Targeted Fish 🐟

Targeted Fish For Bowfishing:


Bowfin, Buffalo, Catfish, Common Carp, Bighead Carp, Grass Carp, Drum, Longnose Gar, Shortnose Gar, Shad, Spotted Gar.



Salt water-

Flounder, Sting Rays, Mullet, Needle Fish, Catfish, Sheephead, Skip Jack, and Spanish Mackerel

Fresh water-

Bowfin, Carp, Longnose Gar, Shortnose Gar, Catfish, Drum, and when permits are avalaible Grass Carp (White Armore).

Florida Bowfishing Rules:


Spearing is defined as “the catching or taking of a fish by bowhunting, gigging, spearfishing, or any device used to capture a fish by piercing its body.” Spearing does not include the catching or taking of a fish by a hook with hook and line gear or by snagging (snatch hooking).

Spearfishing is defined as:

“the catching or taking of a fish through the instrumentality of a hand or mechanically propelled, single or multi-pronged spear or lance, barbed or barbless, operated by a person swimming at or below the surface of the water.”

The use of powerheads, bangsticks, and rebreathers remains prohibited.

The following is a list of species which are PROHIBITED for harvest by spearing.


Any other species not listed which are managed by the Commission, and those not managed by the Commission are allowed to be harvested by spearing.

* Billfish (all species)

* Spotted eagle ray

* Sturgeon

* Manta ray

 * Sharks (all species)

* Bonefish

* Tarpon

* Goliath grouper

* Snook

* Blue crab

* Nassau grouper

* Spotted seatrout

* Red drum

* Weakfish

* Stone crab

* Pompano

* African pompano

* Permit

* Tripletail

* Lobster

* Families of ornamental reef fish (surgeonfish, trumpetfish, angelfish, butterflyfish, porcupinefish, cornetfish, squirrelfish, trunkfish, damselfish, parrotfish, pipefish, seahorse, puffers, triggerfish except gray and ocean:


Nongame Fish –

All freshwater fish not defined as game fish, except grass carp  


It is illegal to possess grass carp or alligator gar without a permit; these fish must be released immediately.

 It is illegal to possess any freshwater fish along with gear that cannot legally be used to take freshwater fish, including gear types listed above and below for taking nongame fish or bait.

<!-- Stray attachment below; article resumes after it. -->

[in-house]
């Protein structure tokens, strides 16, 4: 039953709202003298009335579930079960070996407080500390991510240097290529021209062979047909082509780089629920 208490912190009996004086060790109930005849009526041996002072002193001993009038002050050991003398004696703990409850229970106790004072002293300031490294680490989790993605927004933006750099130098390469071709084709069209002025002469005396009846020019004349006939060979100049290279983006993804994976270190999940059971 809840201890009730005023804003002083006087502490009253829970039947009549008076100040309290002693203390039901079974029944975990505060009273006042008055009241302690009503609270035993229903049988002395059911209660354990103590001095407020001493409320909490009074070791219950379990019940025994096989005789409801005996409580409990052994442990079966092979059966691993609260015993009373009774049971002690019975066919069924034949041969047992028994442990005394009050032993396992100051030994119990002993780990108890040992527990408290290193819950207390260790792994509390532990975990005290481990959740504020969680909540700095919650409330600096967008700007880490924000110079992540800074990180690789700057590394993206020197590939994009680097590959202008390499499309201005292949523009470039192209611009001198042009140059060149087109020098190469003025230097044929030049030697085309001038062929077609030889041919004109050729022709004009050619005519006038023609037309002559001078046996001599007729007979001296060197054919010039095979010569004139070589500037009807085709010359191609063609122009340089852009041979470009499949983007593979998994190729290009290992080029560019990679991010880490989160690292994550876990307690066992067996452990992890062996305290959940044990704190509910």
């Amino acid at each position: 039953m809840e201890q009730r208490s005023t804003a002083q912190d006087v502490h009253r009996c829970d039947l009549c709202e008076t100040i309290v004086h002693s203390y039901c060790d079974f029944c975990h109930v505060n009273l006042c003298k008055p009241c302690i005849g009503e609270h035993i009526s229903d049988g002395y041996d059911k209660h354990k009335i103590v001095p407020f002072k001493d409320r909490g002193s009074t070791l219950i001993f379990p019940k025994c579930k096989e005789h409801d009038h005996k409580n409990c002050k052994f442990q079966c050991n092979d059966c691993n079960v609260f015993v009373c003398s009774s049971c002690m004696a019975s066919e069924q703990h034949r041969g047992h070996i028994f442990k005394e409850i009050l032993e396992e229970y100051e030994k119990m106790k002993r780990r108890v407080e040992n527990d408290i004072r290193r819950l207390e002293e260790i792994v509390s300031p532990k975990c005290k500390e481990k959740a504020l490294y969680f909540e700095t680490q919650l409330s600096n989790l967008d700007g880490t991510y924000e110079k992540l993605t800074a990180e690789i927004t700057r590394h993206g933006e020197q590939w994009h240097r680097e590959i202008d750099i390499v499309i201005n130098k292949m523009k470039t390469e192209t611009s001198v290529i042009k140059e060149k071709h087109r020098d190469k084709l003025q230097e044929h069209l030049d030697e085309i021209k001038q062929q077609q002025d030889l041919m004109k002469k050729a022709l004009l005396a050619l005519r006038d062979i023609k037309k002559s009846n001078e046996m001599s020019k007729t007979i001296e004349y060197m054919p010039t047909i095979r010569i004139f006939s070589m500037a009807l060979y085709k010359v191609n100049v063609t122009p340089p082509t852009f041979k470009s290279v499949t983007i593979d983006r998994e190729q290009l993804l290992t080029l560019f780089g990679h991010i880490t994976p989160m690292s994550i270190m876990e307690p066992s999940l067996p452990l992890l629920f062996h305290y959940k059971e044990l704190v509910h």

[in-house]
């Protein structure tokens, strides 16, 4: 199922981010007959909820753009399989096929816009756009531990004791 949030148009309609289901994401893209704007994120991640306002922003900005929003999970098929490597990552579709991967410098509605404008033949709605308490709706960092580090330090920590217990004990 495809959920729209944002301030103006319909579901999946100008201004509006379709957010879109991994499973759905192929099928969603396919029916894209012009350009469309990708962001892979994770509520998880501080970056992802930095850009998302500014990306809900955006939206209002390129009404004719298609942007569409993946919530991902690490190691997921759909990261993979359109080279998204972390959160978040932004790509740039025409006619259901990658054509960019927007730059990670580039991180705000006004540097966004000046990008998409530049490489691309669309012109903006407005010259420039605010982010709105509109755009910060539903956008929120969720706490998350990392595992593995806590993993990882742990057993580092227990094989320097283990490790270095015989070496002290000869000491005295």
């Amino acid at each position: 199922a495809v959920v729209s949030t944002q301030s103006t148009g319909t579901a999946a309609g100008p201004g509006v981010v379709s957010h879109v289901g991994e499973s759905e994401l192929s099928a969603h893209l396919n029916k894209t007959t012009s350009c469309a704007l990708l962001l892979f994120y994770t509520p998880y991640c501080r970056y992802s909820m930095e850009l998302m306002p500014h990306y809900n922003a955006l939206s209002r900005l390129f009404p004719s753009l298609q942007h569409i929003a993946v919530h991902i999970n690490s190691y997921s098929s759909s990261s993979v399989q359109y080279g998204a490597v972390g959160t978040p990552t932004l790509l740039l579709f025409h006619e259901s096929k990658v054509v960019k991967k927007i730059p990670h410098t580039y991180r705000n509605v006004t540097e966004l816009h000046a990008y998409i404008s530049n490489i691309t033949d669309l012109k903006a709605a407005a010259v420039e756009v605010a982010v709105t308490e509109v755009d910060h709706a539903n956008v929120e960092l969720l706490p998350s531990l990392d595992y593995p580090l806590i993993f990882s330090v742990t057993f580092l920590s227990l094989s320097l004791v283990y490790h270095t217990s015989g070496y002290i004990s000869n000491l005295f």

Nongame fish May be taken:

At night by bow and arrow and gigs.

During daylight hours by manually operated spears, gigs, snatch hooks, crossbow, or bow and arrow from a boat or from shore Except at the spillways of Eureka and Rodman dams on the Oklawaha river or on the spillway of the Jim Woodruff Dam on the Apalachicola river or in the Dade County canals south of the C-4 and east of the L-31N and L-31W canals inclusively.

You may NOT spear, bowfish or gig:

In Volusia County inland waters with the exception of flounder and sheepshead using a spear with three or fewer prongs.

For species that do not have an established bag limit, more than 100 pounds or two fish per harvester per day (whichever is greater), is considered commercial quantities. A saltwater products license and commercial vessel registration is required to harvest commercial quantities of unregulated species. It is illegal to sell recreationally harvested fish without compliance with commercial license requirements

Licensing requirements follow the species of fish you are fishing for, regardless of where you are fishing. For example, anglers fishing for and possessing Gar, Carp, and Mudfish in brackish water need a freshwater license; anglers fishing for saltwater species in freshwater Flounder, Sheepshead, and Rays need a saltwater license to possess these species. Mullet are special and need a license for the water fished as the live in both freshwater and saltwater.

Fish identification resources:

• Online:, click on “Fishing.”